Insurance, Life insurance, Construction of policy. Contract, Construction of contract, Insurance. Words, "Single premium."
The provisions of a life insurance policy, construed as a whole, unambiguously provided the insured with flexible coverage initiated by a single premium payment that lapsed when his paid premiums became insufficient. [442-444]
CIVIL ACTION commenced in the Superior Court Department on October 3, 2002.
The case was heard by Tina S. Page, J., on motions for summary judgment.
Robert L. Ciociola for the defendant.
William C. Flanagan for the plaintiff.
BECK, J. The plaintiff policy holder, William C. Sullivan, brought an action in Superior Court seeking specific performance of an insurance contract. He alleged that the defendant insurance company, Southland Life Insurance Company (Southland), breached the terms of the policy it issued to him when it cancelled the policy eight years after it was issued because the initial premium, together with credited interest, was insufficient to keep the policy in effect any longer. The plaintiff claimed that his policy was a whole life policy and that he intended his initial payment to serve as payment in full. The Superior Court judge agreed and entered summary judgment in favor of the plaintiff.
Southland appeals, asserting that the judge misinterpreted the relevant language in the policy. For the reasons set forth below,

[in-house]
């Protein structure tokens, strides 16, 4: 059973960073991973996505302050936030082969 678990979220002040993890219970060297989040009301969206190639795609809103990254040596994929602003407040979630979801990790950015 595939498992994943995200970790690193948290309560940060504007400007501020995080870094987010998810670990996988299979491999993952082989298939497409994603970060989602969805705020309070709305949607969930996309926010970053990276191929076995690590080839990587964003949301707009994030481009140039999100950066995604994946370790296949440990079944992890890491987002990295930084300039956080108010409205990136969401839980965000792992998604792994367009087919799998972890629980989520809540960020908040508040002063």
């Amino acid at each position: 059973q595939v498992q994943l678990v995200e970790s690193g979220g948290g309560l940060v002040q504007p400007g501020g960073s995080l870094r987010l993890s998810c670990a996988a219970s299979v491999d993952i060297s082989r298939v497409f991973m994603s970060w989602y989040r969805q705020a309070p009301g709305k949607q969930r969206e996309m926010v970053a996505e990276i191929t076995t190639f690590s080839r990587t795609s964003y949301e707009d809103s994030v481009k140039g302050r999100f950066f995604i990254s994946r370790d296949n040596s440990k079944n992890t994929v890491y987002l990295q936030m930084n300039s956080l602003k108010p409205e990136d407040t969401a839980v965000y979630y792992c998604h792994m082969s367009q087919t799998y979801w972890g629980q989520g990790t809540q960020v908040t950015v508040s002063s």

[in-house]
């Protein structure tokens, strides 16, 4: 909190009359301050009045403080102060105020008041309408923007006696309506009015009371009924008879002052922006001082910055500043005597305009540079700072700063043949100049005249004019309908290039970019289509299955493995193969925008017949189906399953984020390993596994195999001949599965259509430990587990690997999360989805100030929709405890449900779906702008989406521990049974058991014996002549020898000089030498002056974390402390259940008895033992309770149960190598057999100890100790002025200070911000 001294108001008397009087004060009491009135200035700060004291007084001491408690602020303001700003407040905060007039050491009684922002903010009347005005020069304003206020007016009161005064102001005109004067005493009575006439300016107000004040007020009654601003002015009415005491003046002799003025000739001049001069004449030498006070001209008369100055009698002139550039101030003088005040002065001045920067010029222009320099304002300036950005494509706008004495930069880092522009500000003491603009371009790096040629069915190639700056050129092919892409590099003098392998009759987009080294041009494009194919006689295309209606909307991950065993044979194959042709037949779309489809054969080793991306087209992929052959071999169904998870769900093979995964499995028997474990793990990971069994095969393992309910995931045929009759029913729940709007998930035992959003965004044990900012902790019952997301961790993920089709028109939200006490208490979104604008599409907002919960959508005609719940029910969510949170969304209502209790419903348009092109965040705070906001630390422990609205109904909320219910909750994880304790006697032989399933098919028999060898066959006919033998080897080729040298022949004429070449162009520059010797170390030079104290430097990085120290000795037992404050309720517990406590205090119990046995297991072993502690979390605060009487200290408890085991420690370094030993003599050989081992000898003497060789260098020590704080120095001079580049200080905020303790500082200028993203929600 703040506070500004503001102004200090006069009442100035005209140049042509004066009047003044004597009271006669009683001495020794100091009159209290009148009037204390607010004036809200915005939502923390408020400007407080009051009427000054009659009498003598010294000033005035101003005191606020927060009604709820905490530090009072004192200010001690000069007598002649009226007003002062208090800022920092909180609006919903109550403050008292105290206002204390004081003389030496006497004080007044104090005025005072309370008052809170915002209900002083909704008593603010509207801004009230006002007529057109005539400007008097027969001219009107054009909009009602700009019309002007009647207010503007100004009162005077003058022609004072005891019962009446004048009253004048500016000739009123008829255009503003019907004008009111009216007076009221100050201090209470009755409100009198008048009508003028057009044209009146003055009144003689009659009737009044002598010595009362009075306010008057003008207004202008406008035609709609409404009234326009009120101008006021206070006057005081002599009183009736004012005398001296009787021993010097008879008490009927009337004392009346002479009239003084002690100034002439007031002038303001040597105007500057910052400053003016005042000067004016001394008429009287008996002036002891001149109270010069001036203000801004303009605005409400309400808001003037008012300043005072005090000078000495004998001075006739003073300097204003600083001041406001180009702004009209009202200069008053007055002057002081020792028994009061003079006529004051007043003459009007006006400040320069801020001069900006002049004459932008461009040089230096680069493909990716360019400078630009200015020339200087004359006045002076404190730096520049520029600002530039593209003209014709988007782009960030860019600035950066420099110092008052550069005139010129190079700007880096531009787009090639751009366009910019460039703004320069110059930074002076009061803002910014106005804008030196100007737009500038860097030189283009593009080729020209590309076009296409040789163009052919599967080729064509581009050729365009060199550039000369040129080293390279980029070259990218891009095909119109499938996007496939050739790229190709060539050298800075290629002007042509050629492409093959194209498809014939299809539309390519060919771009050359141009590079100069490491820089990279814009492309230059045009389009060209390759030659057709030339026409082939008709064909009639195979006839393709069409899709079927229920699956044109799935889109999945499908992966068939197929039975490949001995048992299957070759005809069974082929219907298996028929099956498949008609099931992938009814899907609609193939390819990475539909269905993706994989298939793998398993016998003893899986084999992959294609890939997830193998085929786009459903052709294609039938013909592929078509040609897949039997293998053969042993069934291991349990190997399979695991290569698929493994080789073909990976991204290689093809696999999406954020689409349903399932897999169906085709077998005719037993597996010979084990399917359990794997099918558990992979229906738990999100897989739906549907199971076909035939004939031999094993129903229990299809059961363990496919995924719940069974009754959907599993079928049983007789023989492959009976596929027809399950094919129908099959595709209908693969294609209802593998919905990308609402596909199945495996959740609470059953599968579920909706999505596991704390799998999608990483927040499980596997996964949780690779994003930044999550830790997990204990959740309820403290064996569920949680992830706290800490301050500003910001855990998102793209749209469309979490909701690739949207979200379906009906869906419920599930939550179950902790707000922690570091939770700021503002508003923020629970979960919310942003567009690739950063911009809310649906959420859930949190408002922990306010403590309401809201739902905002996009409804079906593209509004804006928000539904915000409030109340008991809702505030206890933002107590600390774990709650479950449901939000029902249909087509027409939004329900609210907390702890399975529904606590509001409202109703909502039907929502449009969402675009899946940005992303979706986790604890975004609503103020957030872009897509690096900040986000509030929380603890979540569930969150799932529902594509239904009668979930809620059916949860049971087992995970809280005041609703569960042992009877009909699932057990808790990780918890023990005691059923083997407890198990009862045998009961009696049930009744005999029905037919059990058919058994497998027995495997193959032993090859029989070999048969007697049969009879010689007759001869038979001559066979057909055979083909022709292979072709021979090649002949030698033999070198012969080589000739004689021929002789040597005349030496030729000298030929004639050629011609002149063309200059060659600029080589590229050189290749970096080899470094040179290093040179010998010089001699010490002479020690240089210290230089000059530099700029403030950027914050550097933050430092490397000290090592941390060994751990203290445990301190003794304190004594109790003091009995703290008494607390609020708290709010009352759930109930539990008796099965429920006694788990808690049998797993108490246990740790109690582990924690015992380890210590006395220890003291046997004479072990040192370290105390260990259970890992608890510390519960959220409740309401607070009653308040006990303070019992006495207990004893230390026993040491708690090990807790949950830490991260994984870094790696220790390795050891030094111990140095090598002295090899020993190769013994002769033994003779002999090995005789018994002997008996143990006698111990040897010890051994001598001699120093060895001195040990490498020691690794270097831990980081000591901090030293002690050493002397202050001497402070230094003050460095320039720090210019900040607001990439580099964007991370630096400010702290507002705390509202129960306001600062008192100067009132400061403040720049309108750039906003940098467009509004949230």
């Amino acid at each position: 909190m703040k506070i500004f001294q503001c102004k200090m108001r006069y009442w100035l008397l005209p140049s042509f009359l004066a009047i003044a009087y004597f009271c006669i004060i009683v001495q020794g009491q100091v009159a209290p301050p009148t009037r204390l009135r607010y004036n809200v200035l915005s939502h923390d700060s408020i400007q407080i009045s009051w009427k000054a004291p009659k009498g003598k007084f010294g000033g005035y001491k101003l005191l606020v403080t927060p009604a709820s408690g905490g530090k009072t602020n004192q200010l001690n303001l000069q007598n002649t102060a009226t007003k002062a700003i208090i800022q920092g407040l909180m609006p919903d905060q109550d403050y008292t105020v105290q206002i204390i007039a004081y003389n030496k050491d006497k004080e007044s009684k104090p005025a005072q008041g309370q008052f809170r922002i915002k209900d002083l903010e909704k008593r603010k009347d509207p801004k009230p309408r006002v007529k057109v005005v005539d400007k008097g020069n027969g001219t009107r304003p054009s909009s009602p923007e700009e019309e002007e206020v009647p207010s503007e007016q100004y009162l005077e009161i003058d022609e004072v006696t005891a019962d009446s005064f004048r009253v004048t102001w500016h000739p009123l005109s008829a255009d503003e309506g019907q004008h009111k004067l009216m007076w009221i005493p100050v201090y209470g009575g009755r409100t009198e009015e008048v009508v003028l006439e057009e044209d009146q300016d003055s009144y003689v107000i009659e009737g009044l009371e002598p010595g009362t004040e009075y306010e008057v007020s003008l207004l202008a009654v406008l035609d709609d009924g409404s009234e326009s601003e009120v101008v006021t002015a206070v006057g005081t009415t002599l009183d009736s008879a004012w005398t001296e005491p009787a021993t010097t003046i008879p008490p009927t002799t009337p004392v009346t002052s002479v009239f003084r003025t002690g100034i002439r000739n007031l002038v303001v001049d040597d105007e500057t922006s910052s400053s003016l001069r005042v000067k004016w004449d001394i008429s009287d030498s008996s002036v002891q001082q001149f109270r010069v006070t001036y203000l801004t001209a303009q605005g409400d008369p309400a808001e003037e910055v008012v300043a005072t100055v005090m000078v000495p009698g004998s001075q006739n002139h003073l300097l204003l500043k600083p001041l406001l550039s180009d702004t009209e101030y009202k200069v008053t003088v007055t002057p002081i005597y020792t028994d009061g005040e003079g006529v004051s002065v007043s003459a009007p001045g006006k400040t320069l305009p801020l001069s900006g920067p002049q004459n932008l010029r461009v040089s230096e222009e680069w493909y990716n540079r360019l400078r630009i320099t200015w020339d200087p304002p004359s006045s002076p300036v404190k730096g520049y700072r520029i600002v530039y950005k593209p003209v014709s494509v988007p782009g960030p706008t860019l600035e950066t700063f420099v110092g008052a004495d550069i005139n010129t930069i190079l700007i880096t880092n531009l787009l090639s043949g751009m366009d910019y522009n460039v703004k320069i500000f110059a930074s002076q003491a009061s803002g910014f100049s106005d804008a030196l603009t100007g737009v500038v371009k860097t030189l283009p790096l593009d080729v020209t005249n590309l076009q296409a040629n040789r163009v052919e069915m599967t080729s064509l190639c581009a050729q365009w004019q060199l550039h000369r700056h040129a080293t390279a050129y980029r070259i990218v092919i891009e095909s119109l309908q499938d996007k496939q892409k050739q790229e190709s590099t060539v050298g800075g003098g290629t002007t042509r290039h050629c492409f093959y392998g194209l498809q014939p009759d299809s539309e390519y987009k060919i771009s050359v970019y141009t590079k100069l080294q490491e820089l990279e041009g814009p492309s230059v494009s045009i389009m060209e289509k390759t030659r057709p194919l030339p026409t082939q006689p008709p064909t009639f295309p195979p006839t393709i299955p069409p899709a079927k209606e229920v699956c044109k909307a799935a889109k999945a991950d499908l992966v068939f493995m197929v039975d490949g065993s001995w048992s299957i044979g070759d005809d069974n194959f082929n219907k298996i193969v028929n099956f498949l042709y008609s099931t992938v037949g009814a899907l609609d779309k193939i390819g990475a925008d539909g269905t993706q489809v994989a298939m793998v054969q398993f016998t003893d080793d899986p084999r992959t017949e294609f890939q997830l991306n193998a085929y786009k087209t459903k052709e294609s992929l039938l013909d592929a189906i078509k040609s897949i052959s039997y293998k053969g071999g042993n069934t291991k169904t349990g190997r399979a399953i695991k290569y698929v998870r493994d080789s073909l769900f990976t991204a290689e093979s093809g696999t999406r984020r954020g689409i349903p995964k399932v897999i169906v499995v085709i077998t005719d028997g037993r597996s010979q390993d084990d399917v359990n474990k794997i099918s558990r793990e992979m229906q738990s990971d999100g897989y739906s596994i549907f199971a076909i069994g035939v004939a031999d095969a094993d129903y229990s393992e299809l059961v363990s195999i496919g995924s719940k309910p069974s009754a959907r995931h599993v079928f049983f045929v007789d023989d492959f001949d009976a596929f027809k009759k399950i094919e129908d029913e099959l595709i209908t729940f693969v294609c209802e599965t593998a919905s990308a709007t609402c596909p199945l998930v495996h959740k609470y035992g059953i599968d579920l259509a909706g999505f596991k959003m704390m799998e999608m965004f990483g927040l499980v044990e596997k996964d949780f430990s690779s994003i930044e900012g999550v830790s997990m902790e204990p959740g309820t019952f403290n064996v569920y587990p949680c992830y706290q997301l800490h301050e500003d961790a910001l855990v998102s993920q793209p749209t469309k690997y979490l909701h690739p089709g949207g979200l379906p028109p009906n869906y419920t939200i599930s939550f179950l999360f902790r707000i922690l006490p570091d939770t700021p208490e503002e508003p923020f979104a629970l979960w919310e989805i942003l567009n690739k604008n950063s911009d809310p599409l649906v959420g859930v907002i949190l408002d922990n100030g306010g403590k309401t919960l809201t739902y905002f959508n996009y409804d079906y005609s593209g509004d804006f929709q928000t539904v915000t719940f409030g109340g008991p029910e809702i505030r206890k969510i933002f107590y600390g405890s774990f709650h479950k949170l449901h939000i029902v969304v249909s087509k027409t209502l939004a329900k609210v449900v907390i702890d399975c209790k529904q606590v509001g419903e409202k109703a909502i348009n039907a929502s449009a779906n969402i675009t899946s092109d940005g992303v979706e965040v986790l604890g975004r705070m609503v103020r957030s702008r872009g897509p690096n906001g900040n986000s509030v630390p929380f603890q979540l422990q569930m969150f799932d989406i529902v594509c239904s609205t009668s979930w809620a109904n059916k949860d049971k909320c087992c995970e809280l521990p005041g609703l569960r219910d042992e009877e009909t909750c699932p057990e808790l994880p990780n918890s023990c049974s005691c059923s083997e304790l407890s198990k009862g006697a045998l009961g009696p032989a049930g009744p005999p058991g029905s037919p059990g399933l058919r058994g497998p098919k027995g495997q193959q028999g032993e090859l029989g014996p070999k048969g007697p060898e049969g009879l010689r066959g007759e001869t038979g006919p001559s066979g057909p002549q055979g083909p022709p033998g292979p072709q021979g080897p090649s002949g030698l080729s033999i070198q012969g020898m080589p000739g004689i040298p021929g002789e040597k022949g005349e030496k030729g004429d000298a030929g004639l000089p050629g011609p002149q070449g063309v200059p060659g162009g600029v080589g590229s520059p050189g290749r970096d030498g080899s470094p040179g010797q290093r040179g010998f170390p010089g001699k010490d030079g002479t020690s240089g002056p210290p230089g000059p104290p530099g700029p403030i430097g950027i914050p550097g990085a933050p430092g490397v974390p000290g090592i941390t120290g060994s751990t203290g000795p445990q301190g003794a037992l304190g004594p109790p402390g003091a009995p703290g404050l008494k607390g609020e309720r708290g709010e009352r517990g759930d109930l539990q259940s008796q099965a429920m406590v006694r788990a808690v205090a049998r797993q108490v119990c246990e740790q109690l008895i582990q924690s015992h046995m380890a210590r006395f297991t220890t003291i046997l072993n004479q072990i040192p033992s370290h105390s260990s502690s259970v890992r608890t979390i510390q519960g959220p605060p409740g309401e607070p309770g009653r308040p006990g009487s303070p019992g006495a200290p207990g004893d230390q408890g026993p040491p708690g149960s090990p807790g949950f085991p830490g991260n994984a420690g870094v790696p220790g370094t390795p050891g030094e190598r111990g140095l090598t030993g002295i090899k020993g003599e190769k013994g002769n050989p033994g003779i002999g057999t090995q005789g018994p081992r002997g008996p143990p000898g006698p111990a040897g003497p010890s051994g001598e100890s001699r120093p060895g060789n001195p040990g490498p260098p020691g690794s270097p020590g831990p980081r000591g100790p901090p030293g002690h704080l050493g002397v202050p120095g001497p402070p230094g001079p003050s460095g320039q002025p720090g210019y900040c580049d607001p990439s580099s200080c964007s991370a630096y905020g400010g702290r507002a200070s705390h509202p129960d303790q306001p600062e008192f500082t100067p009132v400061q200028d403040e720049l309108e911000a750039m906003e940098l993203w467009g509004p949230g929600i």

we reverse the Superior Court judge's grant of summary judgment in favor of the plaintiff and reverse the denial of the defendant's motion for summary judgment. See Boston v. Boston Police Patrolmen's Assn., 443 Mass. 813 , 823 (2005).
Facts. We limit our review of the facts to the terms of the policy. Where the language of a contract is clear and unambiguous, summary judgment is an appropriate vehicle for judicial interpretation because the court may interpret the meaning of the contract as a matter of law without resort to extrinsic evidence or determinations of fact. See Lumber Mut. Ins. Co. v. Zoltek Corp., 419 Mass. 704 , 707 (1995); Suffolk Constr. Co., Inc. v. Lanco Scaffolding Co., Inc., 47 Mass. App. Ct. 726 , 729 (1999).
The following facts are undisputed. Southland issued a universal life insurance policy in the amount of $200,000 to the plaintiff, William C. Sullivan, [Note 1] in exchange for an initial payment of $29,300. [Note 2] The policy took effect on April 12, 1994. The policy is a flexible premium adjustable policy, with "flexible premiums payable until Age 100."
The universal life insurance policy provided the insured a death benefit and accumulated cash value on a tax-deferred basis. The insurer paid interest at a rate competitive with other investments. Such a policy provided flexibility to the insured because the insured was able to vary the death benefit, premium, and timing of premium payments.
The policy's accumulation value, as described in the policy, accounted for the sum of all premiums received on the policy's issue date, accumulated interest, monthly deductions (i.e., cost of insurance benefits and administrative expenses), withdrawals, and surrender charges. The policy provided for a guaranteed minimum interest rate of four percent per year. The cost of insurance was determined by a complex mathematical formula set out in the policy.
The policy schedule on page three-A of the policy includes a line labeled "PLANNED PERIODIC PREMIUM." The space next to it is blank. The line below the planned periodic premium notation sets out the mode and describes it as "Mode: Single